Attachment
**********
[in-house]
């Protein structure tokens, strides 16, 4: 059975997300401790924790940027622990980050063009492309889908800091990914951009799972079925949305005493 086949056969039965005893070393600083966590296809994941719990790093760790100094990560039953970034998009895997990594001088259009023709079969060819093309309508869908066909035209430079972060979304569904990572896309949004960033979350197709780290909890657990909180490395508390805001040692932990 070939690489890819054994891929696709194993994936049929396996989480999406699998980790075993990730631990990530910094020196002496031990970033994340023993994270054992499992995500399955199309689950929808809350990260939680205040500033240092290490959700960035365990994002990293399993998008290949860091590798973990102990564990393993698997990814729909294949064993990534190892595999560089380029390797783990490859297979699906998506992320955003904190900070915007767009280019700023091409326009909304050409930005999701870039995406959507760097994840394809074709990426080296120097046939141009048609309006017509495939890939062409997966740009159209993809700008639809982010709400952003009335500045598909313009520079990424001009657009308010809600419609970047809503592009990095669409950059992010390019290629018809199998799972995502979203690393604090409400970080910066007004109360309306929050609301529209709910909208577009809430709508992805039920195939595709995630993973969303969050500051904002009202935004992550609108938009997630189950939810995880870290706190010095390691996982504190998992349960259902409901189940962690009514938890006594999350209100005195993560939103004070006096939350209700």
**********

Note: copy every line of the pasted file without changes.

[in-house]
């Protein structure tokens, strides 16, 4: 059975997300401790924790940027622990980050063009492309889908800091990914951009799972079925949305005493 086949056969039965005893070393600083966590296809994941719990790093760790100094990560039953970034998009895997990594001088259009023709079969060819093309309508869908066909035209430079972060979304569904990572896309949004960033979350197709780290909890657990909180490395508390805001040692932990 070939690489890819054994891929696709194993994936049929396996989480999406699998980790075993990730631990990530910094020196002496031990970033994340023993994270054992499992995500399955199309689950929808809350990260939680205040500033240092290490959700960035365990994002990293399993998008290949860091590798973990102990564990393993698997990814729909294949064993990534190892595999560089380029390797783990490859297979699906998506992320955003904190900070915007767009280019700023091409326009909304050409930005999701870039995406959507760097994840394809074709990426080296120097046939141009048609309006017509495939890939062409997966740009159209993809700008639809982010709400952003009335500045598909313009520079990424001009657009308010809600419609970047809503592009990095669409950059992010390019290629018809199998799972995502979203690393604090409400970080910066007004109360309306929050609301529209709910909208577009809430709508992805039920195939595709995630993973969303969050500051904002009202935004992550609108938009997630189950939810995880870290706190010095390691996982504190998992349960259902409901189940962690009514938890006594999350209100005195993560939103004070006096939350209700």